The waitress came by with our coffees, so I drank more of it.
Americans, we are bound to agree, go out after they wash their hair, with their hair still wet — even in the winter! We concede that no sane Bosnian mother would ever allow her child to do that, as everybody knows that going out with your hair wet commonly results in lethal brain inflammation. At this point I usually attest that my American wife, even though she is a neurosurgeon — a brain doctor, mind you — does the same thing. Everybody around the table shakes their head, concerned not only about her health and welfare but about the dubious prospects of my intercultural marriage as well. Someone is likely to mention the baffling absences of draft in the United States: Americans keep all of their windows open, and they don't care if they are exposed to draft, although it is well known that being exposed to severe airflow might cause brain inflammation. In my country, we are suspicious of free-flowing air.
It's a trick, isn't it?
"Yas, I think so, but if a trick, it is a Russian one." As if that explained it all.
But how? How?
"Well, Russians if you can see it, feel more than do most people. Deep down. Russians, I suspect, have a sixth or seventh sense that God didn't give to most other people. They have a lot more of what do you call it — " Thinking a moment. "Insight. They are mystical folk, Russians, and," she added jokingly, "the drunker they get, the more mystical they get. Worse than the Irish, Russians."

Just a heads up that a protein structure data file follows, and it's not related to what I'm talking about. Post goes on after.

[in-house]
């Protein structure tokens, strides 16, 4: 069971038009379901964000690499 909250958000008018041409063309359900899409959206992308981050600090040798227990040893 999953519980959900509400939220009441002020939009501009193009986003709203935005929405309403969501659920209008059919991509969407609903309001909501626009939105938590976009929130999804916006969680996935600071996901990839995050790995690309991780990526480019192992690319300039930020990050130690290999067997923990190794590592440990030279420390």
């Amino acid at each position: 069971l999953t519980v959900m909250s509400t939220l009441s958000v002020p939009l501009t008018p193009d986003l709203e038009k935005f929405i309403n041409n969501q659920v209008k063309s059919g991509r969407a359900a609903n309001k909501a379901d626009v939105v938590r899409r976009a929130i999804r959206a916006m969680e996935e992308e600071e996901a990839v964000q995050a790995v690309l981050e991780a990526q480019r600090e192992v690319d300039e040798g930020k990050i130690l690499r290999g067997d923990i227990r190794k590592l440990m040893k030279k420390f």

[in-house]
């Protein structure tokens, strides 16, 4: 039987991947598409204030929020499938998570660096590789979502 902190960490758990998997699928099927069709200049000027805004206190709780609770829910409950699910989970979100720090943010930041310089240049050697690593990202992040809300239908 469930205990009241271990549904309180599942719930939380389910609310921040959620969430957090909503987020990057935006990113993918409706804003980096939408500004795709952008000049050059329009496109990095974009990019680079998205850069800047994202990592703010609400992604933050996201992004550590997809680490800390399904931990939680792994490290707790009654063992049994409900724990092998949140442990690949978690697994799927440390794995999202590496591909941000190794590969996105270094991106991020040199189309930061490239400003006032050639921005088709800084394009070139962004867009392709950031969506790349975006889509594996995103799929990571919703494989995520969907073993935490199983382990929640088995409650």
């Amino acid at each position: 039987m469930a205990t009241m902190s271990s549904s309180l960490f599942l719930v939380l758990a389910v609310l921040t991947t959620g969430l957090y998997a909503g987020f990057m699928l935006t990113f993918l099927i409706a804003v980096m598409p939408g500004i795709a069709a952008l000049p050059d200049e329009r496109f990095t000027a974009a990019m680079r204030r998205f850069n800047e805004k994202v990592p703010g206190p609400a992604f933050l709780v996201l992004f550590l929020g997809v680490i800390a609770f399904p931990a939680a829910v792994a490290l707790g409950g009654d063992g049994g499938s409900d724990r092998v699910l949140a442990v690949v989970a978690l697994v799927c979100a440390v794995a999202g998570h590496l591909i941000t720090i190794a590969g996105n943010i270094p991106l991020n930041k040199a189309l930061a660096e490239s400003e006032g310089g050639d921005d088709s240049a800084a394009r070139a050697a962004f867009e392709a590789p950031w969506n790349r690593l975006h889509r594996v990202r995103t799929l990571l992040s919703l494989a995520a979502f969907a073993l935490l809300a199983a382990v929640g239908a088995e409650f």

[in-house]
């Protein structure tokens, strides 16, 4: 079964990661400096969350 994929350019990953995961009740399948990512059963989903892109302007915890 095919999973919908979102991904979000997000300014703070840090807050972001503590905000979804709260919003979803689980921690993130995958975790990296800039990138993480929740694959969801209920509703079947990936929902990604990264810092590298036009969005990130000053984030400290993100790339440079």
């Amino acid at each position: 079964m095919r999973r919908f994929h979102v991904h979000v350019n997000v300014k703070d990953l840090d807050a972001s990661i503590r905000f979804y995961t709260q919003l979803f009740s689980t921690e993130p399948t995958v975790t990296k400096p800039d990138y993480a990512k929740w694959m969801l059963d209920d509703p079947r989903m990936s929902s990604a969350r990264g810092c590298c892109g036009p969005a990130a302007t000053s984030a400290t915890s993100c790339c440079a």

It has conspicuous, classical flaws in technique and is undeniably frustrating on its own terms. The interesting thing is that many of those flaws are exactly the things which Bolaño expanded, developed, and turned into virtues of the highest originality.
After faltering repeatedly, the second match went out, but this time there was no interval of darkness; she lit another straight away and, as if succumbing to an attack of vertigo, stepped back suddenly, away from the edge of the rink. The third match soon went out, and its death was accompanied by a sigh. Only once have I ever heard anyone sigh like that: a hard, harsh sigh, alive in every hair, and the mere memory of it made me feel ill.
That is all to say The Skating Rink is detective fiction only in a very nominal sense, perhaps only insofar as it needs to be in order to subvert the genre’s conventions. The solution of the crime isn't the thing in The Skating Rink, the novel doesn't rationally tick off the competing explanations until only one remains. Logic and answers have nothing to do with it. Rather, The Skating Rink is concerned with the search, a search for something difficult to name and not discoverable purely by deduction. The book is, to borrow the words of one character, "a labyrinth with a frozen center."